Church is the place of the holy ones of God who are called together through wars and hardship, wins and losses, struggles and pain, to lie prostrate, kneel, or stand and worship the Lord of Heaven and Earth.  Here is where I join the saints, angels, and martyrs to shout, sing or whimper, “Holy, Holy, Holy.” Here is where “the saints go marching in” and I do, do, do “want to be in that number.”

We are trav'ling in the footsteps
Of those who've gone before,
And we'll all be reunited,
On a new and sunlit shore,
Oh, when the saints go marching in
Oh, when the saints go marching in
Lord, how I want to be in that number
When the saints go marching in
And when the sun refuse to shine
And when the sun refuse to shine
Lord, how I want to be in that number
When the sun refuse to shine
And when the moon turns red with blood
And when the moon turns red with blood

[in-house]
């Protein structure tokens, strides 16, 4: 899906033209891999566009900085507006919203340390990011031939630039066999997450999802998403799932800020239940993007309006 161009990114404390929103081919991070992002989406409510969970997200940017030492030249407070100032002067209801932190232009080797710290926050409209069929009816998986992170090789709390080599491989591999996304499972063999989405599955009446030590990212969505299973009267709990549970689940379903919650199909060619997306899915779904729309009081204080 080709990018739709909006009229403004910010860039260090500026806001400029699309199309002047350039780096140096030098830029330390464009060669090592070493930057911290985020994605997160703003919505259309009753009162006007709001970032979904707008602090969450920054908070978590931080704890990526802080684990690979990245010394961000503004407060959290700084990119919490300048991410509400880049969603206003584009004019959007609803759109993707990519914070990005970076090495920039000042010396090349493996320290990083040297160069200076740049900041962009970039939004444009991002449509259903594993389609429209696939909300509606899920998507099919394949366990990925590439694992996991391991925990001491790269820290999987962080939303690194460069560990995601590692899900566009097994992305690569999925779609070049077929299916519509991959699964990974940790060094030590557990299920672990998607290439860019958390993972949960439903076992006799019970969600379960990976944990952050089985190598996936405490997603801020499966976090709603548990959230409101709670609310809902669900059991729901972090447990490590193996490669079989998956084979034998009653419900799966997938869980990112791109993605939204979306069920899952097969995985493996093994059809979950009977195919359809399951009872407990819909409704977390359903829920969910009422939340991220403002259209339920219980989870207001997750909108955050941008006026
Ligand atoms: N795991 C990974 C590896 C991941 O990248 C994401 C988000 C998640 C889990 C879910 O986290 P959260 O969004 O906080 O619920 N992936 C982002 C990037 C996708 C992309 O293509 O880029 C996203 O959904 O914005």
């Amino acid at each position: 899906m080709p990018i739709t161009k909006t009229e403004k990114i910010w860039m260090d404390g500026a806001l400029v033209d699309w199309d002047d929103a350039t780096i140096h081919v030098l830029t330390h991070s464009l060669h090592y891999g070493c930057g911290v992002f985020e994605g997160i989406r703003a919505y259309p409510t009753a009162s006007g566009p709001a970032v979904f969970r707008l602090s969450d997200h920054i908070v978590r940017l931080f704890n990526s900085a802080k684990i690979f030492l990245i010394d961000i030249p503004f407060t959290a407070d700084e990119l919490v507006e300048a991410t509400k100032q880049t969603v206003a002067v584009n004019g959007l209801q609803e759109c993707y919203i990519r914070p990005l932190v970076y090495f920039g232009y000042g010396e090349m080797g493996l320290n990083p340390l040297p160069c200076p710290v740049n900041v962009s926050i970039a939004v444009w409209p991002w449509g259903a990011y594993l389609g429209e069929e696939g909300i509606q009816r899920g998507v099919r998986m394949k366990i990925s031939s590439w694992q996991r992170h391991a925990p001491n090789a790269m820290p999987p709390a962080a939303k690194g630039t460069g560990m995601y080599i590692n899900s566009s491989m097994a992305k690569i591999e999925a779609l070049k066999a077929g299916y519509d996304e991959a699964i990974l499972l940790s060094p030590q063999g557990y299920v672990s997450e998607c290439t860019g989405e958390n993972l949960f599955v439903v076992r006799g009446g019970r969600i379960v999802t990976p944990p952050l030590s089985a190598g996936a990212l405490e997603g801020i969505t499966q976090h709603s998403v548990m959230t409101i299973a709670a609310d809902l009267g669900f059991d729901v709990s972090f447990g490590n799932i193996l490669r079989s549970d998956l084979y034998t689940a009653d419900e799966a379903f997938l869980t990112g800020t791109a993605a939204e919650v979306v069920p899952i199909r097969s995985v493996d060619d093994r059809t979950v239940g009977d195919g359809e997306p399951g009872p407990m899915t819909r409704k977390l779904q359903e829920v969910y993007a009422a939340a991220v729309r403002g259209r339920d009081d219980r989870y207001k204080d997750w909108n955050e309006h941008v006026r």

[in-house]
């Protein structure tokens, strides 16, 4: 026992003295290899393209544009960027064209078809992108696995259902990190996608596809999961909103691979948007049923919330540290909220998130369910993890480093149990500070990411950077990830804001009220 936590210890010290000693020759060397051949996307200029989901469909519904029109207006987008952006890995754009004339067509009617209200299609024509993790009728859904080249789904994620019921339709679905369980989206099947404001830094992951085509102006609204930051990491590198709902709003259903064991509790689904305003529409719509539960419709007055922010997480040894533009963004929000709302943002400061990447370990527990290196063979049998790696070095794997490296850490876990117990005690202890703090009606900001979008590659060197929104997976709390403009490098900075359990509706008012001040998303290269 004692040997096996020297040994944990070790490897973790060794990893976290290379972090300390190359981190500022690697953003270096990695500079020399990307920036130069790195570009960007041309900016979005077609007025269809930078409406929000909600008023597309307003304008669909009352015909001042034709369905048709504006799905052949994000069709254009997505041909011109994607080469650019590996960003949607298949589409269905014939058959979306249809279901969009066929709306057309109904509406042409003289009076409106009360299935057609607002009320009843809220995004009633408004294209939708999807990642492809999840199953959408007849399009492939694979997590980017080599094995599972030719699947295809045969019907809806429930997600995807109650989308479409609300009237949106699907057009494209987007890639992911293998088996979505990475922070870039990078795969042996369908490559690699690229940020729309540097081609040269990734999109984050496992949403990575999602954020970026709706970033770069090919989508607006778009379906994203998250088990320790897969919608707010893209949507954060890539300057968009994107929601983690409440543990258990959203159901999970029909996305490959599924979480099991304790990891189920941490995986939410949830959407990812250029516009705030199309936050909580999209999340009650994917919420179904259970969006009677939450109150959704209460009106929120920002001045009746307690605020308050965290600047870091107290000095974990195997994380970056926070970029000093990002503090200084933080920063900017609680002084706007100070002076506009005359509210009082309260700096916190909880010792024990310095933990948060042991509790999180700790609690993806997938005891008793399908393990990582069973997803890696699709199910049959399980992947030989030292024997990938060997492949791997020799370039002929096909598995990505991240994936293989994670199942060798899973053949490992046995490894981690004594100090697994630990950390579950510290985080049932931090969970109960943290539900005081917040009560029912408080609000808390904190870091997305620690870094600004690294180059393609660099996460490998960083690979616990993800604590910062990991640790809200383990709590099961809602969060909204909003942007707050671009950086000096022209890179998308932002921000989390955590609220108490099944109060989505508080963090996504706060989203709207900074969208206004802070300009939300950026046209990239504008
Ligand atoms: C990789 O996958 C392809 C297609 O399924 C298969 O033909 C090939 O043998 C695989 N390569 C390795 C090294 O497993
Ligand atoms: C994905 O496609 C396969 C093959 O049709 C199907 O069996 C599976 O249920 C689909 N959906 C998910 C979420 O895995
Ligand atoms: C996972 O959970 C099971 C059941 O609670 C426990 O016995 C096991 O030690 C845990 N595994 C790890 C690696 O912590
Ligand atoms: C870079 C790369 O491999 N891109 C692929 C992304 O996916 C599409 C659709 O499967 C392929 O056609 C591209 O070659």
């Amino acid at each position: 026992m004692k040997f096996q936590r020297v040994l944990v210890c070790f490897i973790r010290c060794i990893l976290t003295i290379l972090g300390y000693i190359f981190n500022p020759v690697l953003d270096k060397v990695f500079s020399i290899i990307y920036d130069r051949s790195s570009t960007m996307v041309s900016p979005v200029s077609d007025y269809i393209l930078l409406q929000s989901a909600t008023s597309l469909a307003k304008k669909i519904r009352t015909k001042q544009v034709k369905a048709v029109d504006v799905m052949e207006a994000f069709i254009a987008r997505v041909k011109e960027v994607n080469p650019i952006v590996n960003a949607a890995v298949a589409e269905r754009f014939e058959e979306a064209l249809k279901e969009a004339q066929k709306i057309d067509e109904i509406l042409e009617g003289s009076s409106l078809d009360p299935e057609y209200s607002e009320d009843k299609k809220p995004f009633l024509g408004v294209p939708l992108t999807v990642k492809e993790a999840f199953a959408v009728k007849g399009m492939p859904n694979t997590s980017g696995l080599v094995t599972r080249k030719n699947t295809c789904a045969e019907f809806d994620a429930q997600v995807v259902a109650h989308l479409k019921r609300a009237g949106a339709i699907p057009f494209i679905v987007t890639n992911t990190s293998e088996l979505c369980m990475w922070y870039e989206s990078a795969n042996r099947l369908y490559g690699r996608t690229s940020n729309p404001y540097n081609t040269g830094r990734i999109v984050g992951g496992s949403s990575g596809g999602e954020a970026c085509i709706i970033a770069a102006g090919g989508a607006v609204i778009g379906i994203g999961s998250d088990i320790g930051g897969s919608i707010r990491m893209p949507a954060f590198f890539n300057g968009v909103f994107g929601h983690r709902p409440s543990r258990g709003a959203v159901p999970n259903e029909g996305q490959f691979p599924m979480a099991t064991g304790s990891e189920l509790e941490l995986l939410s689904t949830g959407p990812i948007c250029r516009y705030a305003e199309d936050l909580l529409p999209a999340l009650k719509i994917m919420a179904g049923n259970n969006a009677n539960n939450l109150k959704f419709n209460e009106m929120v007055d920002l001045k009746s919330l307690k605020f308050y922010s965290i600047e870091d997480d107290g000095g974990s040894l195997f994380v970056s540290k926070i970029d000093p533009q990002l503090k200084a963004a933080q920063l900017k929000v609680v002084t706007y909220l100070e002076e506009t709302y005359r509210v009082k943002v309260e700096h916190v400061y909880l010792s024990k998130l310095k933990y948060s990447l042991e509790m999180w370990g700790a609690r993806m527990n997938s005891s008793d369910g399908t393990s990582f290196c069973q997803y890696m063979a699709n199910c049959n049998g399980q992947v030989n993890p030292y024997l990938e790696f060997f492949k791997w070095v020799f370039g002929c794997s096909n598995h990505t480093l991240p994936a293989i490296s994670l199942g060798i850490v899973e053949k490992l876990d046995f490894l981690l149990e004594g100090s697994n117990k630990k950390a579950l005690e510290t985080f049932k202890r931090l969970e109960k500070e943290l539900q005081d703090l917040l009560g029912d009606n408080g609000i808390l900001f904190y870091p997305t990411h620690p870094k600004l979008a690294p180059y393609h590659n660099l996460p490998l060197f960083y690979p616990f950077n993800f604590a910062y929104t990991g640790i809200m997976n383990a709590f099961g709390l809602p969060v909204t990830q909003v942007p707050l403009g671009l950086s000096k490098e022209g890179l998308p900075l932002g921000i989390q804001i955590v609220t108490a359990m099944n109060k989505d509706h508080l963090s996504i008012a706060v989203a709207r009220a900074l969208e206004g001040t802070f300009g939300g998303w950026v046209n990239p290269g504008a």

Lord, how I want to be in that number
When the moon turns red with blood
Oh, when the trumpet sounds its call
Oh, when the trumpet sounds its call
Lord, how I want to be in that number
When the trumpet sounds its call
Some say this world of trouble,
Is the only one we need,
But I'm waiting for that morning,
When the new world is revealed.
Oh When the new world is revealed
Oh When the new world is revealed
Lord, how I want to be in that number
When the new world is revealed
Oh, when the saints go marching in
Oh, when the saints go marching in
Lord, how I want to be in that number
When the saints go marching in

Does your heart cry to be in that number?  Do you feel outcast, rejected?  As I was writing this, I happened upon a video that may say it better.  And no, going back to church doesn’t have to happen on September 18, December 25, or any other propitious date.  Whenever you go, it is the right time. 

If you are looking for a church like the one in the video or the one that I want, don’t be afraid to ask me for a recommendation.  Here are two I recommend:  Vineyard Church of Columbus, Vineyard Chillicothe.  And there are many others.  Please leave a comment and let me know whether your pain kept you from church or brought you to church. 

I leave you with a lighter song from the early 1980’s.

*Sabaoth is the Anglicizing of the Latinizing of the Greek of the Hebrew word for “armies.”